Nina Simone performs at the Salute to Freedom benefit concert. August 5, 1963.
Grey Villet—The LIFE Picture Collection/Getty Images
By Eliza Berman
April 22, 2016

The Nina Simone biopic Nina, out April 22, has been plagued by controversy ever since it was first announced in 2012 that the actress Zoe Saldana had been cast to play its subject. The casting decision was described by some as evidence of colorism—hiring a lighter-skinned actress to play a woman who celebrated her beauty as a dark-skinned black woman—and Simone’s family said that its storyline was false. There has been so much acrimony surrounding the movie that the subject central to the film—Simone’s music—has been all but lost in the noise.

When LIFE magazine ran a review of one of her shows in the fall of 1970, written by critic Albert Goldman, Simone was emerging from a decade that had cemented her as a voice of the Civil Rights Movement. She had responded to tragedies like Medgar Evers’ and Martin Luther King, Jr.’s assassinations and the bombing of Birmingham’s 16th Street Baptist Church with songs like “Mississippi Goddam” and “Why (The King of Love Is Dead).” She performed regularly at civil-rights meetings and used her music as a venue for incisive social commentary.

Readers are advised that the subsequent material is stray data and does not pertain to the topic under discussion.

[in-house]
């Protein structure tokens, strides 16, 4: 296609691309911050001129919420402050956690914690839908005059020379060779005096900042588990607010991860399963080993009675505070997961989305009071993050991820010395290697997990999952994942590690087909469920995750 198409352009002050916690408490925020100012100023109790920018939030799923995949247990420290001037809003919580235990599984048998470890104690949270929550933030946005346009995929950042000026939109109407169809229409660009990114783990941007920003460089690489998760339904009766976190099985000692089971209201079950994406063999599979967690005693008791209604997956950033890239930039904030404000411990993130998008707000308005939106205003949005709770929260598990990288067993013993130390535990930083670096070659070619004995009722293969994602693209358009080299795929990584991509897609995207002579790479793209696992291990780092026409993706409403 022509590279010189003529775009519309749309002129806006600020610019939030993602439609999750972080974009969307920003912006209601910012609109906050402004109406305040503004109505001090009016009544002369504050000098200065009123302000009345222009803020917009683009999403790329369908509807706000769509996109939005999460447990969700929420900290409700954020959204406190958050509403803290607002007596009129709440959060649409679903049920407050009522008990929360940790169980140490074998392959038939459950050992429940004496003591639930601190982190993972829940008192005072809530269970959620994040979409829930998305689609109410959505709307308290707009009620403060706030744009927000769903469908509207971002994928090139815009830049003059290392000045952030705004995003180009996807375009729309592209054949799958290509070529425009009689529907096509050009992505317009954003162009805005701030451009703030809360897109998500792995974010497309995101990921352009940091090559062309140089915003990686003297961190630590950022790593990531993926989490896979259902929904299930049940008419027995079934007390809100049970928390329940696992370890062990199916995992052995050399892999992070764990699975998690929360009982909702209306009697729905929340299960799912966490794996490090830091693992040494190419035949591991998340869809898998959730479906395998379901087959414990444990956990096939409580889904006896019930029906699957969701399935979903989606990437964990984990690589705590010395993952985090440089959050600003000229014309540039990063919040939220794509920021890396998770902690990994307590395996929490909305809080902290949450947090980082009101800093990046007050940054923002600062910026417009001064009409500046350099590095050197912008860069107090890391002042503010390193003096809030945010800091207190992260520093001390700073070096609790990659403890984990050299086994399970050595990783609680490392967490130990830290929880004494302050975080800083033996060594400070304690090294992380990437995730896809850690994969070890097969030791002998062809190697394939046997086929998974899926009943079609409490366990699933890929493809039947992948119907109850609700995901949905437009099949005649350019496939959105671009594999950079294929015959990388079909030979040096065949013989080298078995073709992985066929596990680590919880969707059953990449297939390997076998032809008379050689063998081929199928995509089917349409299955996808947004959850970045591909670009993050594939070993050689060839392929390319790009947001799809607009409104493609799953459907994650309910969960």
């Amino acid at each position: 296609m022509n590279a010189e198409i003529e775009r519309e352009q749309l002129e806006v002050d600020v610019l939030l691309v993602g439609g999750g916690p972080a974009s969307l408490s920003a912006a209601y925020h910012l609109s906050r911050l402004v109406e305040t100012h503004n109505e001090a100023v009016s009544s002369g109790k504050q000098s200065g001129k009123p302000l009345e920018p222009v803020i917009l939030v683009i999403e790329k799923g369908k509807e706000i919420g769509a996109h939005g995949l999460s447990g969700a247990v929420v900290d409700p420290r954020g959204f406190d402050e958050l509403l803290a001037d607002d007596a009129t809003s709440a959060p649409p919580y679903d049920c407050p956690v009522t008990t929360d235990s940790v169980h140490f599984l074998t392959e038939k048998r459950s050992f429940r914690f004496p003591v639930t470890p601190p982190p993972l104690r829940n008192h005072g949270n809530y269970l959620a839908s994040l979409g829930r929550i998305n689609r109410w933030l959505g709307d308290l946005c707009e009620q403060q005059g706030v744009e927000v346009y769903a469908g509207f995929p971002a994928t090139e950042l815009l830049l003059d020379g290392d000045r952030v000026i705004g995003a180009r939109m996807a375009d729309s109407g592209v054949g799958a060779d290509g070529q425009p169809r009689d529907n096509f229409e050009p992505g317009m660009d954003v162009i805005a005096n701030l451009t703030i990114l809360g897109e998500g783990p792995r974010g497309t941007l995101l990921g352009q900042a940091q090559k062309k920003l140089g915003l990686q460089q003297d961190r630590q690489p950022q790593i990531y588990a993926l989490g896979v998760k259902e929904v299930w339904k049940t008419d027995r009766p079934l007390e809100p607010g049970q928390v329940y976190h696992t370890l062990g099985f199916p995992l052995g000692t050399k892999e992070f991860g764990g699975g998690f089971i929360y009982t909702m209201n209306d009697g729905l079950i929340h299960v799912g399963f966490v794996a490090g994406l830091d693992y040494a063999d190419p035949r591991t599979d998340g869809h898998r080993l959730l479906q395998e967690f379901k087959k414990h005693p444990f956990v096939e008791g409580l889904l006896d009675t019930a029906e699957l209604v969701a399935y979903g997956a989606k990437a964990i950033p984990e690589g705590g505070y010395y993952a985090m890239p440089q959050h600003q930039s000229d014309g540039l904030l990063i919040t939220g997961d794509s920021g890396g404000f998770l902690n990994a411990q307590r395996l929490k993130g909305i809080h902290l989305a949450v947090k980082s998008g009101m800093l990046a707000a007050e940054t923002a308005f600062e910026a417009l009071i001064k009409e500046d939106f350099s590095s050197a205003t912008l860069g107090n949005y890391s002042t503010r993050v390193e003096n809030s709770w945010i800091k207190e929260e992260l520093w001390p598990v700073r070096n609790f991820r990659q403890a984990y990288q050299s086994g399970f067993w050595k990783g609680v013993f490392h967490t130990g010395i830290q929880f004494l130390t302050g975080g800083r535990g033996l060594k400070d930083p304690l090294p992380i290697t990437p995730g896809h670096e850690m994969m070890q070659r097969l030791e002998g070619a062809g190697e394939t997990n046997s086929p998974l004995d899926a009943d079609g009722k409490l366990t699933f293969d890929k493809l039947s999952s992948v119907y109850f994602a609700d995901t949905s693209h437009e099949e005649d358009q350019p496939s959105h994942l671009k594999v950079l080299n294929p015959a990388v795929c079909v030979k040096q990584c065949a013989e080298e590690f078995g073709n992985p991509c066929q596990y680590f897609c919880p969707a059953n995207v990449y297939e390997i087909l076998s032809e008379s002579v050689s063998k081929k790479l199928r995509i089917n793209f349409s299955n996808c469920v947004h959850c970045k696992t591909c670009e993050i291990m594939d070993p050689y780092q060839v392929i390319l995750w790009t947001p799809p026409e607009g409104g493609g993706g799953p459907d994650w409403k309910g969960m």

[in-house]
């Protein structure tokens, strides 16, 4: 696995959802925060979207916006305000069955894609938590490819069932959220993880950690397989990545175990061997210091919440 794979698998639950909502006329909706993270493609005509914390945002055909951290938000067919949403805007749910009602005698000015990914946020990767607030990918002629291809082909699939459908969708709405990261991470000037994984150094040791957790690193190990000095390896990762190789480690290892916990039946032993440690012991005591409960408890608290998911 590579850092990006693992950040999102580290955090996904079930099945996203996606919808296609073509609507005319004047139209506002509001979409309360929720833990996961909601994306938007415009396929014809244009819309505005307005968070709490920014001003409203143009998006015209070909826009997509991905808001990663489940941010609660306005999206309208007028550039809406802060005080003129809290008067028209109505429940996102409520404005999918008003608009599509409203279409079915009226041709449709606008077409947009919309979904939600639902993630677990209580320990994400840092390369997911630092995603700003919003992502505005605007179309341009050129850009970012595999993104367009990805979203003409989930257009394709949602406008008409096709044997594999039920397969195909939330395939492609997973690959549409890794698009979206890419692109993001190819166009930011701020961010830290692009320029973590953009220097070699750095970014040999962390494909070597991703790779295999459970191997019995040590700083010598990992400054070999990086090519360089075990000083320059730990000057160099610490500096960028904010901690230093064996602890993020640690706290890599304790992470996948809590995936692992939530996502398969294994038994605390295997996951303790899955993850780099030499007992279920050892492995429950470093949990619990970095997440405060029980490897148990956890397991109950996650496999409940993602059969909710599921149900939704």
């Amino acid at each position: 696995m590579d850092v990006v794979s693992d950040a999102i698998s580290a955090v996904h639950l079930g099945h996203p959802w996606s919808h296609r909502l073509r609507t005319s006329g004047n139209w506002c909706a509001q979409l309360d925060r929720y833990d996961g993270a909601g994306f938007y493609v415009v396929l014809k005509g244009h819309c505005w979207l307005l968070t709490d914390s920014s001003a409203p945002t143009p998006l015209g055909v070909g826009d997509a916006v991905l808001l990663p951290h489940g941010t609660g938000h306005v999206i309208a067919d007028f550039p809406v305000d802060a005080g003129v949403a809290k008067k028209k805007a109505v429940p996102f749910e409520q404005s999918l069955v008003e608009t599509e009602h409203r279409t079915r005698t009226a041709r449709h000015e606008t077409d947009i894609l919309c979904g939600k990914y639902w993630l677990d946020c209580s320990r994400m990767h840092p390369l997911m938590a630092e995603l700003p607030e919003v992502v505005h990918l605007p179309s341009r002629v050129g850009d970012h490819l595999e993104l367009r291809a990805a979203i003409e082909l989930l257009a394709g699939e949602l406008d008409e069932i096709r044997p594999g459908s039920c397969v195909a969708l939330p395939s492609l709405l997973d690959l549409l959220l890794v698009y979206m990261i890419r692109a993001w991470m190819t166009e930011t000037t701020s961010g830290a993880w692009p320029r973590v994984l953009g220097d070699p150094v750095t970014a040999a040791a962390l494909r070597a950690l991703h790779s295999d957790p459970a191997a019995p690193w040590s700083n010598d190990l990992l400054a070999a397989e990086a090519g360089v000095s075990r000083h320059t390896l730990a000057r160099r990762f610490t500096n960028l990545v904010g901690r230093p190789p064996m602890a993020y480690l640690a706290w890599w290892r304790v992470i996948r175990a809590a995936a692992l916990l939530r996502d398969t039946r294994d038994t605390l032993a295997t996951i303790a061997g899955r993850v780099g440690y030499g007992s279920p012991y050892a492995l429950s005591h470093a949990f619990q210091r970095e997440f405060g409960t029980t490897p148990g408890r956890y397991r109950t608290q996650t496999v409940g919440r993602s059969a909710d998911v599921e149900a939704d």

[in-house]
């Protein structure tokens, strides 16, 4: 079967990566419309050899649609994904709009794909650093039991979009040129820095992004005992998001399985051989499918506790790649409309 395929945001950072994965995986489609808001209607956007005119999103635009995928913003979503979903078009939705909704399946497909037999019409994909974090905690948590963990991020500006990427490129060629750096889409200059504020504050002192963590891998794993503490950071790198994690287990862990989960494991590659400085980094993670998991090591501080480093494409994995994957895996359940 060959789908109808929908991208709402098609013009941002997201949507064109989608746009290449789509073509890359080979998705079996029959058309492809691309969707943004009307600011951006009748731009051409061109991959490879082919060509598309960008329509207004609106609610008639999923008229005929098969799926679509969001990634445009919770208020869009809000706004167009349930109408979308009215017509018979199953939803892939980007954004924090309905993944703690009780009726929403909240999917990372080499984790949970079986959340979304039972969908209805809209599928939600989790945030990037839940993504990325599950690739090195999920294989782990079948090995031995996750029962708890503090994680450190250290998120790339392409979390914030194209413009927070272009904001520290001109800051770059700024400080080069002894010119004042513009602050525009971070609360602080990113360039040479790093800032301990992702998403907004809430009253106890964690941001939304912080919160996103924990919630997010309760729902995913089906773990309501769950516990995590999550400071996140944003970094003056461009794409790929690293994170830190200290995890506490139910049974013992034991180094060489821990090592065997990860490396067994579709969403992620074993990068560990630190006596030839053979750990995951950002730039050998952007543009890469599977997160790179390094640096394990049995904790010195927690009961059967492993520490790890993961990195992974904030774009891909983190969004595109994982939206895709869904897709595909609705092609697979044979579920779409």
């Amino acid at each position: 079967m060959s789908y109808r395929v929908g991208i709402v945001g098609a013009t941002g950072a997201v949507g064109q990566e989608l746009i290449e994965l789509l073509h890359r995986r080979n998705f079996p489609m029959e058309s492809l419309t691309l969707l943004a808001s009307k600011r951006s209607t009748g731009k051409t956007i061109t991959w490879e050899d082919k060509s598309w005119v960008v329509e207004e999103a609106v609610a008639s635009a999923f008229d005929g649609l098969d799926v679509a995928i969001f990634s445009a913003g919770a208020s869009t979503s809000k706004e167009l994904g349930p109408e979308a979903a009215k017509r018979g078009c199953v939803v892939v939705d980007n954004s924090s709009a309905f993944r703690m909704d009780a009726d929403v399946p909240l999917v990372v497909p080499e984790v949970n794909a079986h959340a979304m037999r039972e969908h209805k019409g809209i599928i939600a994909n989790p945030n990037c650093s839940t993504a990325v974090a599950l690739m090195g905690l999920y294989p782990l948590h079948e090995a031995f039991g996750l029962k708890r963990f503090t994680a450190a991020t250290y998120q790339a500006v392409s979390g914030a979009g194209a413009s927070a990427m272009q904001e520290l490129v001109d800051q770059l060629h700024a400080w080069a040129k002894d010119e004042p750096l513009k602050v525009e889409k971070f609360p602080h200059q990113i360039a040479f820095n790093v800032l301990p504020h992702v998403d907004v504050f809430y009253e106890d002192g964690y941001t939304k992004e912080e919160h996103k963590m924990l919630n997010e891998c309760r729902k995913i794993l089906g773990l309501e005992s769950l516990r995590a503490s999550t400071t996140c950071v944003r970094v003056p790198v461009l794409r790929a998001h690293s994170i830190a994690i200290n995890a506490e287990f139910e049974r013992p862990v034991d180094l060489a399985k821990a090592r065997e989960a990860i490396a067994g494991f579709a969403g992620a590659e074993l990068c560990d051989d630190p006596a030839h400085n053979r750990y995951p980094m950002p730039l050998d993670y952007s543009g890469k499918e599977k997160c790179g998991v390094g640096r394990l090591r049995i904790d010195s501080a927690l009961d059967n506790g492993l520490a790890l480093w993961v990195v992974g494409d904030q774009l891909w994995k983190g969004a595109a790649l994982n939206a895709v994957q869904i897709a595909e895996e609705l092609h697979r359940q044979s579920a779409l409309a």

From the moment she took the stage, Goldman said, the “High Priestess of Soul” was utterly captivating. Clad in “an exotic white gown, hair held high in an Afro topknot, a regal circlet of pearls girdling her forehead,” Simone began her set with “Black Is the Color of My True Love’s Hair,” her “soft, hazy voice cover[ing] the mind like the morning mist.” He compared her to Dinah Washington and Billie Holiday but noted that, where the popularity of jazz had faded with the rise of the Woodstock Generation, she had found a way in. “She has built her reputation so high as the toughest, funkiest, most hand-clappin’ ‘n’ finger-poppin’ of soul sisters,” he wrote, “that all she has to do is walk out on the stage of the Fillmore and the kids start taking the place apart.”

In retrospect, it’s perhaps not surprising that Goldman found Simone’s presence between songs less appealing than the music itself. It was around this time that her deep frustration with America’s racial politics had her thinking about leaving the country behind—which she soon would, eventually settling in France.

Though Goldman critiqued what he perceived as her hostility toward her audience, there was no question about why fans still showed up to listen: “Her hard, dark voice rises and falls,” he wrote, “with the imploring intonations of the blues.”

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